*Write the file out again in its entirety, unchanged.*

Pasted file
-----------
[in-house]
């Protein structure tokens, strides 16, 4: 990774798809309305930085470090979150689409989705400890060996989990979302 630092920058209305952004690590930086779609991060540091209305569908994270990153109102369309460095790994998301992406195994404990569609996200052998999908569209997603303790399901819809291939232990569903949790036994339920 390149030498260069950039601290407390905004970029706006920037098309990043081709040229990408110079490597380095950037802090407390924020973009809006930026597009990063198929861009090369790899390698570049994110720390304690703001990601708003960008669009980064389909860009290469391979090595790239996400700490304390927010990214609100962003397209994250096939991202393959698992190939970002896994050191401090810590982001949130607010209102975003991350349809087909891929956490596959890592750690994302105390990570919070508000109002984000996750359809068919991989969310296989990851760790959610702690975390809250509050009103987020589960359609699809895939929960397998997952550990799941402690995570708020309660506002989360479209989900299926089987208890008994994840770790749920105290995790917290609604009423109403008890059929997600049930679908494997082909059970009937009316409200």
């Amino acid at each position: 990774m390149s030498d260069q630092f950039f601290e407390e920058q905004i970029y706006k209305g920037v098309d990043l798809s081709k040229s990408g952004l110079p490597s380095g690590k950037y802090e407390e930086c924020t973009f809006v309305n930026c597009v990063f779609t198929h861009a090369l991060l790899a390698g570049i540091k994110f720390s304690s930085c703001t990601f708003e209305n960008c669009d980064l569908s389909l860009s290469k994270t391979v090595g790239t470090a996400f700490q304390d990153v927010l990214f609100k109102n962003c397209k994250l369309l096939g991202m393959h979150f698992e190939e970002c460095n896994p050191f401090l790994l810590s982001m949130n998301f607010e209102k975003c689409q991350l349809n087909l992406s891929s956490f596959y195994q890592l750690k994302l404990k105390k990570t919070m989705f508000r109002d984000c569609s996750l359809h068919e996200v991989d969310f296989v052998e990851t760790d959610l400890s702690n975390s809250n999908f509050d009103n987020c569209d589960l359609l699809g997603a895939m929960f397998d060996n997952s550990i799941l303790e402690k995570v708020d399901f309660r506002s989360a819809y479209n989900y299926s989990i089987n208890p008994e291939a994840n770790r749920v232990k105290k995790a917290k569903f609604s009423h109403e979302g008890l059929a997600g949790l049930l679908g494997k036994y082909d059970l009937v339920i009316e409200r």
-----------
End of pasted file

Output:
[in-house]
């Protein structure tokens, strides 16, 4: 990774798809309305930085470090979150689409989705400890060996989990979302 630092920058209305952004690590930086779609991060540091209305569908994270990153109102369309460095790994998301992406195994404990569609996200052998999908569209997603303790399901819809291939232990569903949790036994339920 390149030498260069950039601290407390905004970029706006920037098309990043081709040229990408110079490597380095950037802090407390924020973009809006930026597009990063198929861009090369790899390698570049994110720390304690703001990601708003960008669009980064389909860009290469391979090595790239996400700490304390927010990214609100962003397209994250096939991202393959698992190939970002896994050191401090810590982001949130607010209102975003991350349809087909891929956490596959890592750690994302105390990570919070508000109002984000996750359809068919991989969310296989990851760790959610702690975390809250509050009103987020589960359609699809895939929960397998997952550990799941402690995570708020309660506002989360479209989900299926089987208890008994994840770790749920105290995790917290609604009423109403008890059929997600049930679908494997082909059970009937009316409200």
């Amino acid at each position: 990774m390149s030498d260069q630092f950039f601290e407390e920058q905004i970029y706006k209305g920037v098309d990043l798809s081709k040229s990408g952004l110079p490597s380095g690590k950037y802090e407390e930086c924020t973009f809006v309305n930026c597009v990063f779609t198929h861009a090369l991060l790899a390698g570049i540091k994110f720390s304690s930085c703001t990601f708003e209305n960008c669009d980064l569908s389909l860009s290469k994270t391979v090595g790239t470090a996400f700490q304390d990153v927010l990214f609100k109102n962003c397209k994250l369309l096939g991202m393959h979150f698992e190939e970002c460095n896994p050191f401090l790994l810590s982001m949130n998301f607010e209102k975003c689409q991350l349809n087909l992406s891929s956490f596959y195994q890592l750690k994302l404990k105390k990570t919070m989705f508000r109002d984000c569609s996750l359809h068919e996200v991989d969310f296989v052998e990851t760790d959610l400890s702690n975390s809250n999908f509050d009103n987020c569209d589960l359609l699809g997603a895939m929960f397998d060996n997952s550990i799941l303790e402690k995570v708020d399901f309660r506002s989360a819809y479209n989900y299926s989990i089987n208890p008994e291939a994840n770790r749920v232990k105290k995790a917290k569903f609604s009423h109403e979302g008890l059929a997600g949790l049930l679908g494997k036994y082909d059970l009937v339920i009316e409200r």